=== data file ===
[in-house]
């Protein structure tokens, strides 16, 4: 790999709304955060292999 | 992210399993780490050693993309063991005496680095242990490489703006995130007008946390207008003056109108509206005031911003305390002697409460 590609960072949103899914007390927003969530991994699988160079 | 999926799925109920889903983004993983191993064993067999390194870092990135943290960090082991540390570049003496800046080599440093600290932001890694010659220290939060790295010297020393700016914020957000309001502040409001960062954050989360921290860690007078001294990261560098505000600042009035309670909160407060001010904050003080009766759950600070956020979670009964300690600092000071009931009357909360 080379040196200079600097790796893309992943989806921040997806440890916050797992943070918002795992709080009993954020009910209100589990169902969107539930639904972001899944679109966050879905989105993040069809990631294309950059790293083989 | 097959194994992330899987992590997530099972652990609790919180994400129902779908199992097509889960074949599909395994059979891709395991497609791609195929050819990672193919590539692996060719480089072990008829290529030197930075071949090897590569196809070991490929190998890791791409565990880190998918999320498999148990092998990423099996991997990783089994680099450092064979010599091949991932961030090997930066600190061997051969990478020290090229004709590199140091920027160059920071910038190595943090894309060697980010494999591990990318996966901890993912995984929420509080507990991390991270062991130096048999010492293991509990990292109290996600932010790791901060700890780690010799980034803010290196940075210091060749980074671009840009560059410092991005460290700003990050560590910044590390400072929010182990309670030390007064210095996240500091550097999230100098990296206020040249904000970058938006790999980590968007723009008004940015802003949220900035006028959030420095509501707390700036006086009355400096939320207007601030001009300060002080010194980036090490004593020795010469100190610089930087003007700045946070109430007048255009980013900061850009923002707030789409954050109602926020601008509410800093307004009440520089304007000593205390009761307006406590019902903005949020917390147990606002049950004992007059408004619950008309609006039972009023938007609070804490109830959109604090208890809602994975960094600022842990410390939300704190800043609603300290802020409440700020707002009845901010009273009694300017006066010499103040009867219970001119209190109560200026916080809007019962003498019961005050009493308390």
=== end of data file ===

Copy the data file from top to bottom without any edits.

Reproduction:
[in-house]
């Protein structure tokens, strides 16, 4: 790999709304955060292999 | 992210399993780490050693993309063991005496680095242990490489703006995130007008946390207008003056109108509206005031911003305390002697409460 590609960072949103899914007390927003969530991994699988160079 | 999926799925109920889903983004993983191993064993067999390194870092990135943290960090082991540390570049003496800046080599440093600290932001890694010659220290939060790295010297020393700016914020957000309001502040409001960062954050989360921290860690007078001294990261560098505000600042009035309670909160407060001010904050003080009766759950600070956020979670009964300690600092000071009931009357909360 080379040196200079600097790796893309992943989806921040997806440890916050797992943070918002795992709080009993954020009910209100589990169902969107539930639904972001899944679109966050879905989105993040069809990631294309950059790293083989 | 097959194994992330899987992590997530099972652990609790919180994400129902779908199992097509889960074949599909395994059979891709395991497609791609195929050819990672193919590539692996060719480089072990008829290529030197930075071949090897590569196809070991490929190998890791791409565990880190998918999320498999148990092998990423099996991997990783089994680099450092064979010599091949991932961030090997930066600190061997051969990478020290090229004709590199140091920027160059920071910038190595943090894309060697980010494999591990990318996966901890993912995984929420509080507990991390991270062991130096048999010492293991509990990292109290996600932010790791901060700890780690010799980034803010290196940075210091060749980074671009840009560059410092991005460290700003990050560590910044590390400072929010182990309670030390007064210095996240500091550097999230100098990296206020040249904000970058938006790999980590968007723009008004940015802003949220900035006028959030420095509501707390700036006086009355400096939320207007601030001009300060002080010194980036090490004593020795010469100190610089930087003007700045946070109430007048255009980013900061850009923002707030789409954050109602926020601008509410800093307004009440520089304007000593205390009761307006406590019902903005949020917390147990606002049950004992007059408004619950008309609006039972009023938007609070804490109830959109604090208890809602994975960094600022842990410390939300704190800043609603300290802020409440700020707002009845901010009273009694300017006066010499103040009867219970001119209190109560200026916080809007019962003498019961005050009493308390």